Friday, September 10, 2004

Colouring the truth

In the ongoing mystery which is figuring out why anyone in their right mind would support George W. Bush for President, comes one of those kindergartner type questions that sometimes go unasked. So simple is the question and so ingenuous is the motive for asking that when finally asked, it quite literally takes one’s breath away. Or at least the words that breath was intended to propel forth.
“Why are they fighting now?”
This from a 6 year old I know who was listening to his mom and I discuss with the kind of well worn passion two folks in agreement - but still needing to get it on record – conjure up when in full-steam-ahead mode.
We’d been yakking away, comfortable in our well worn groove, a little dampened by Daily Show re-runs, but still buoyed by the odd new newspaper or magazine show revelation detailing another twist or turn in the Bush/Kerry two-step tango, and the most recently released bodycount, when my friend’s six year old – who in all honesty should have been fully occupied colouring in the spots on a cartoon puppy dog – asked into a rare window of simultaneous coffee sipping opportunity, “Why are they fighting now?”
The friend and I exchanged looks. If he’d asked about Swiftboat veterans, or Alabama Air National Guard records, or even the name of Jon Stewart’s new baby, we could have happily obliged. If he’d wanted to know our opinion on the futility of fighting a war against one man, or sending young people to their death to attack those simply suspected of producing WMDs (or which other countries were – as we rattled on – actually producing them) she and I would have had answers – or at the very least, strongly presented opinions.
But why the U.S. is still there, why people continue to be injured, maimed and die – it occurred to me that I had no opinion at all. And by the looks of things as she modeled her impression of the expression ‘gobsmacked’, neither did the friend.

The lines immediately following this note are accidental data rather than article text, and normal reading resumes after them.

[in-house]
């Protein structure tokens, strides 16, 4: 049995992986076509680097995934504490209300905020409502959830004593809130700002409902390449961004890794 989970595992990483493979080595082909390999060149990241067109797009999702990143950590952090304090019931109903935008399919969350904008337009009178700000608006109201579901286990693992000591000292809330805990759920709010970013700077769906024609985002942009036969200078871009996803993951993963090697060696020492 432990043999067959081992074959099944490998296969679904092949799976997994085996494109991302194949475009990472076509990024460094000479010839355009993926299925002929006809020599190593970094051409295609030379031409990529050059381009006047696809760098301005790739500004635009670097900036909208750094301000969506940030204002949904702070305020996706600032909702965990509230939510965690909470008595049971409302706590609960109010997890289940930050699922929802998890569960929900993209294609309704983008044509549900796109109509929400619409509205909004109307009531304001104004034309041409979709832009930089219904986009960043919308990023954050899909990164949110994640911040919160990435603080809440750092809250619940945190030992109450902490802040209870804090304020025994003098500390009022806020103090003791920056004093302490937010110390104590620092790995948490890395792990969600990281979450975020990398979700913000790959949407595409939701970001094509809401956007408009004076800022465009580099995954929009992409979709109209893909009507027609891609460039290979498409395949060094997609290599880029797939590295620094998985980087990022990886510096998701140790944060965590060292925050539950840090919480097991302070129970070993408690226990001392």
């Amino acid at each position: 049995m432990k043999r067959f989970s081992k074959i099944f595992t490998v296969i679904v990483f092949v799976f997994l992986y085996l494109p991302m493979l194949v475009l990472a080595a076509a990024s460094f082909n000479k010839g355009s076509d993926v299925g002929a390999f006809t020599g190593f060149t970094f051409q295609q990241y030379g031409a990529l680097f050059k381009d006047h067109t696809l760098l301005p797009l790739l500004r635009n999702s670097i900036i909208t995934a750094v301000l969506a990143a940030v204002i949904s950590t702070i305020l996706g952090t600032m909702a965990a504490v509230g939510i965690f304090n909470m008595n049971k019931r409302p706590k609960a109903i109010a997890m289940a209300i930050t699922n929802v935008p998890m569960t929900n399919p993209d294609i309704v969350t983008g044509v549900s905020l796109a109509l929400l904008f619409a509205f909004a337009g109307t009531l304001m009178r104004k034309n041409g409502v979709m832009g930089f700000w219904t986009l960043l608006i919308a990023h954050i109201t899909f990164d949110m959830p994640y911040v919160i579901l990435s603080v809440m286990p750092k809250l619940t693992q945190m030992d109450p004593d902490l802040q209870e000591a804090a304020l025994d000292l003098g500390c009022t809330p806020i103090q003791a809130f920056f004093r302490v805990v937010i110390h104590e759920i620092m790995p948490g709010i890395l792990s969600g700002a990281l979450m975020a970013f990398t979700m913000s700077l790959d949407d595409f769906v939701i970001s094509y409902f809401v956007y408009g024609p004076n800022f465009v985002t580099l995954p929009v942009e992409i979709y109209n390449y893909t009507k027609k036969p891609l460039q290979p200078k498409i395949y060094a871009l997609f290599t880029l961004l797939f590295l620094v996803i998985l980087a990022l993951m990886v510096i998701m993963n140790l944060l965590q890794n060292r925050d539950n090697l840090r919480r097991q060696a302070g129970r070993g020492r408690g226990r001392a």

From chattering away in a comfortable give and take two part harmony – allowing each other to ratchet up the horror with each escalating incident (it goes something like this: GF: What are Americans thinking? Me: It’s unbelievable that W should be so high in the polls when the war has proved a sham! He can't run on the truth - his only option is to attack Kerry! GF: Those bastard Swiftboat veterans! How dare they support a man who ran away from a fight by slandering a guy who served! Me: Did you hear about the guy who blew the whistle on the Abu Grhaib torture? His family were harassed by their neighbours and had to move away, while two towns over, one of the abusers was given a yellow ribbon parade! GF: The world is not safer from terror since 9/11 – we are in greater danger than ever since W has made the whole world hate America more! and so on…) we sputtered and stumbled as we tried first one and then another explanation.
“Well, the Americans are there to bring Democracy to… well, no, that was never really going to be a goer…”
“They’re there to support the Iraqi insurgents to fight their own peop… well, actually – that’s never really been a viable strategy…”
“Wait! They’re there to make the region safer for the simple innocent Iraqi citiz… just a sec – they’re dying in droves too…”
We sort of crumbled to a halt.
“We don’t know why they’re still fighting honey,” said my friend to her son. “They’re just there. The President says it’s a good thing, but everyone is unhappy and people keep dying. It’s a terrible tragedy.”
“Can’t they just all go home?” He asked, still concentrating on the puppy’s spots. “Can’t they leave those people alone? Isn’t it their place?”
“I don’t know,” we said in unison. (Both of us relieved to be onto something we could say for sure.)
“That’s stupid,” the kid said. Then he went to get sharper crayons.

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